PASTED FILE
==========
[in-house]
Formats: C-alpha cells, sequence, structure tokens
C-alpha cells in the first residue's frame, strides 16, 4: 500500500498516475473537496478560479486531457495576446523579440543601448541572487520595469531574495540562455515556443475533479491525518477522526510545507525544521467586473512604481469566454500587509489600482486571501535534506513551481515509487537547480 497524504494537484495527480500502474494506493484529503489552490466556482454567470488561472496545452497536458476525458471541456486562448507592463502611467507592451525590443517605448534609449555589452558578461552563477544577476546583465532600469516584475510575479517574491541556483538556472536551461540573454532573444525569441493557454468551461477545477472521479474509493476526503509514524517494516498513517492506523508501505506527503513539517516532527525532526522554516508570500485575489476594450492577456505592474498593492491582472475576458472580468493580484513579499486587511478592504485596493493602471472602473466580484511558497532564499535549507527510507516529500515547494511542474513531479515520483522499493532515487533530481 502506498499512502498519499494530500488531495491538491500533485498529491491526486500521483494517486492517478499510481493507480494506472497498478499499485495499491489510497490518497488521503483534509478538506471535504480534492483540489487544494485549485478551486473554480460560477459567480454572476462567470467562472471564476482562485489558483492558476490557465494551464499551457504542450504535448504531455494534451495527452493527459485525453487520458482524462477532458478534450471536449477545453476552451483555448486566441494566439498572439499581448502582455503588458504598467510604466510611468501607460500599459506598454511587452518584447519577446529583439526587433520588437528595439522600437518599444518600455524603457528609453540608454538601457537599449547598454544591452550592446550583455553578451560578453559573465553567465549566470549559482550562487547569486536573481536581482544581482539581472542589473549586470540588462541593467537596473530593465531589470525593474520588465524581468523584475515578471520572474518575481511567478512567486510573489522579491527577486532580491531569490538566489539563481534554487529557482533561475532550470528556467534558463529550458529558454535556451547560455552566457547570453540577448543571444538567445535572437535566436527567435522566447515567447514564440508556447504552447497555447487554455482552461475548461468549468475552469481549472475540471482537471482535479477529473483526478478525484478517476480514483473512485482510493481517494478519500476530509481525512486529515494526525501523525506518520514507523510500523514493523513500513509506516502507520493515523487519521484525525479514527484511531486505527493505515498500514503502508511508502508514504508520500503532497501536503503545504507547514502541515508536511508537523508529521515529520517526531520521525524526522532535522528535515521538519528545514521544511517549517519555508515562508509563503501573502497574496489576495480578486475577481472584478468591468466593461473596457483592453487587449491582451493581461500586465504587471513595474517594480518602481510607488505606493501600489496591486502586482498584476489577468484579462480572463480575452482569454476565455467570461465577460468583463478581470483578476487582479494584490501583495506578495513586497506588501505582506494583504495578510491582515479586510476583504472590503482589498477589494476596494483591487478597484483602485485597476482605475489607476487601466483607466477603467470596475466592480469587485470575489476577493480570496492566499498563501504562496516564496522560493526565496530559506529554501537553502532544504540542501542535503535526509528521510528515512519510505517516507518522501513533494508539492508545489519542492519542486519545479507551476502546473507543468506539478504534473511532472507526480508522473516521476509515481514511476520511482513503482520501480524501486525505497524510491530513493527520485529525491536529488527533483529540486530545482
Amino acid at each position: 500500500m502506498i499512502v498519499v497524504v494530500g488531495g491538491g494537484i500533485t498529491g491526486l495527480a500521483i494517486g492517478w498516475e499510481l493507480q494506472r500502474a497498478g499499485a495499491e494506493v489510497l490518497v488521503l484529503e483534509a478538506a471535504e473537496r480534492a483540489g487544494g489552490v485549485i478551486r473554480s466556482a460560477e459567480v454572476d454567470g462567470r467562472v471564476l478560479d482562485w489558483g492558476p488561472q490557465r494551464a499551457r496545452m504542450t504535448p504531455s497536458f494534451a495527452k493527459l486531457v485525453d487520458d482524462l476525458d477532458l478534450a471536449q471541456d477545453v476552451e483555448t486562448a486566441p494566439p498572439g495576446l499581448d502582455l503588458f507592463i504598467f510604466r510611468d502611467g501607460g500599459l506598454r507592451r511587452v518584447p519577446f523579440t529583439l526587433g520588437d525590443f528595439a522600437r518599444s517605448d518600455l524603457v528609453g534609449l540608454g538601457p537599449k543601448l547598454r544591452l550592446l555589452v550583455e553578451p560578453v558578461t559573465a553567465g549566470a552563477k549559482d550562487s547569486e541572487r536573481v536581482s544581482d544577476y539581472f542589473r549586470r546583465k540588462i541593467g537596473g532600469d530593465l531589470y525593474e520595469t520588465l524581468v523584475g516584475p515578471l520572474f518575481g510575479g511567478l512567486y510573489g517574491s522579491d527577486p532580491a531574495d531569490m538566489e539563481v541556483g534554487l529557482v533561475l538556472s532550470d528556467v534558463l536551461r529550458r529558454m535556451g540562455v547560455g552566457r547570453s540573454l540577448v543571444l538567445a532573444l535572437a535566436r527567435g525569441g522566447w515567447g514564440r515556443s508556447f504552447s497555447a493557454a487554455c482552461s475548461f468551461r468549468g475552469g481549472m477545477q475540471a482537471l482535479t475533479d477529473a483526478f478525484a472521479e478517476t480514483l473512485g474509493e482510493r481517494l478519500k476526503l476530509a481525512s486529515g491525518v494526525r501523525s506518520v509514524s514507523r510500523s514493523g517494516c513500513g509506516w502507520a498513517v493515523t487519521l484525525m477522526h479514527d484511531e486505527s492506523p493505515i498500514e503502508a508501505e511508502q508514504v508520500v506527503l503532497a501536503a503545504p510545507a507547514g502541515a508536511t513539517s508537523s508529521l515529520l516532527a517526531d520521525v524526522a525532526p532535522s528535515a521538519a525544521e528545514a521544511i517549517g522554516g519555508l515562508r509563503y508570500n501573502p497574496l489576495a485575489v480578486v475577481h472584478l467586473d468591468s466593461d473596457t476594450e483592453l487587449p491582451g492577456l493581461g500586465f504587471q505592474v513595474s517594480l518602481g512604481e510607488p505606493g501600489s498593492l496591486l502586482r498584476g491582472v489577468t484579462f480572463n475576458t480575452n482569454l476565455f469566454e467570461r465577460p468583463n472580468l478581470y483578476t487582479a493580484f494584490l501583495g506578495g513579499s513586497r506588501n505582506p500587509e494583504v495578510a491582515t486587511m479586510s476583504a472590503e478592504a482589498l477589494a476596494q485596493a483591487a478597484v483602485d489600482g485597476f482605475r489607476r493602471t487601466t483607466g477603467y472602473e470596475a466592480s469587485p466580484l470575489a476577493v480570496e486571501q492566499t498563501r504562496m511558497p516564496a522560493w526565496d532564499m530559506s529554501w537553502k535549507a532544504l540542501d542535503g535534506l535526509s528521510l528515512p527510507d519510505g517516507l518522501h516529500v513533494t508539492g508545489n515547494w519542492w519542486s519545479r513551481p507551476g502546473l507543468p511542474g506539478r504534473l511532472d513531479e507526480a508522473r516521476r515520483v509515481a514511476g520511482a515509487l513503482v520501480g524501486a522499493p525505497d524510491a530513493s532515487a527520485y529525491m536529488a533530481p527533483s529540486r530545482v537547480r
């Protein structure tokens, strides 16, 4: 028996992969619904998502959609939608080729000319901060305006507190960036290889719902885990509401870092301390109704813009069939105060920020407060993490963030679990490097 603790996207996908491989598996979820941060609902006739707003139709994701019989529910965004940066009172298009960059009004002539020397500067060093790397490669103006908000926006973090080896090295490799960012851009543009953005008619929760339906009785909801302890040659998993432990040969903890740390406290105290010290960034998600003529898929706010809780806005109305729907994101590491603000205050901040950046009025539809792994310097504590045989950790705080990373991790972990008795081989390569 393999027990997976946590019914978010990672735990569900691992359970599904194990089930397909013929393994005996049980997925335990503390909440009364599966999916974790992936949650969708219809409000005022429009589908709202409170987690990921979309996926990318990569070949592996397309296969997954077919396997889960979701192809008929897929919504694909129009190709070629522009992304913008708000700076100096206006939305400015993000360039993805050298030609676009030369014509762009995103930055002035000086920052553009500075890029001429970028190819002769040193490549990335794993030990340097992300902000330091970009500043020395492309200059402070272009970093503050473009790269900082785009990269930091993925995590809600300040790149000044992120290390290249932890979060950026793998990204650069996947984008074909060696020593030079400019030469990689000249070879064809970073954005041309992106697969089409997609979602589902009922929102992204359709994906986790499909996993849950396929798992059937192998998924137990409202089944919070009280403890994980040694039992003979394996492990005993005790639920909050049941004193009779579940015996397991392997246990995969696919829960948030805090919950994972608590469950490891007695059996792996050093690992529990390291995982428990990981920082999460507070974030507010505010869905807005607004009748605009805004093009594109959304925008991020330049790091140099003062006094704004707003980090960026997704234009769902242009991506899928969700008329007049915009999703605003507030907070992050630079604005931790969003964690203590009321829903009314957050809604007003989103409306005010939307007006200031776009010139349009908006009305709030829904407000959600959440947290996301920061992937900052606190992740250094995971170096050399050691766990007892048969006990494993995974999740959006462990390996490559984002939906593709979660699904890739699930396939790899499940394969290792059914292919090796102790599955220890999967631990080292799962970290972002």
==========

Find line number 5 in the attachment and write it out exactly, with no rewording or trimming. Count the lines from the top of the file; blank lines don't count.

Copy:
């Protein structure tokens, strides 16, 4: 028996992969619904998502959609939608080729000319901060305006507190960036290889719902885990509401870092301390109704813009069939105060920020407060993490963030679990490097 603790996207996908491989598996979820941060609902006739707003139709994701019989529910965004940066009172298009960059009004002539020397500067060093790397490669103006908000926006973090080896090295490799960012851009543009953005008619929760339906009785909801302890040659998993432990040969903890740390406290105290010290960034998600003529898929706010809780806005109305729907994101590491603000205050901040950046009025539809792994310097504590045989950790705080990373991790972990008795081989390569 393999027990997976946590019914978010990672735990569900691992359970599904194990089930397909013929393994005996049980997925335990503390909440009364599966999916974790992936949650969708219809409000005022429009589908709202409170987690990921979309996926990318990569070949592996397309296969997954077919396997889960979701192809008929897929919504694909129009190709070629522009992304913008708000700076100096206006939305400015993000360039993805050298030609676009030369014509762009995103930055002035000086920052553009500075890029001429970028190819002769040193490549990335794993030990340097992300902000330091970009500043020395492309200059402070272009970093503050473009790269900082785009990269930091993925995590809600300040790149000044992120290390290249932890979060950026793998990204650069996947984008074909060696020593030079400019030469990689000249070879064809970073954005041309992106697969089409997609979602589902009922929102992204359709994906986790499909996993849950396929798992059937192998998924137990409202089944919070009280403890994980040694039992003979394996492990005993005790639920909050049941004193009779579940015996397991392997246990995969696919829960948030805090919950994972608590469950490891007695059996792996050093690992529990390291995982428990990981920082999460507070974030507010505010869905807005607004009748605009805004093009594109959304925008991020330049790091140099003062006094704004707003980090960026997704234009769902242009991506899928969700008329007049915009999703605003507030907070992050630079604005931790969003964690203590009321829903009314957050809604007003989103409306005010939307007006200031776009010139349009908006009305709030829904407000959600959440947290996301920061992937900052606190992740250094995971170096050399050691766990007892048969006990494993995974999740959006462990390996490559984002939906593709979660699904890739699930396939790899499940394969290792059914292919090796102790599955220890999967631990080292799962970290972002």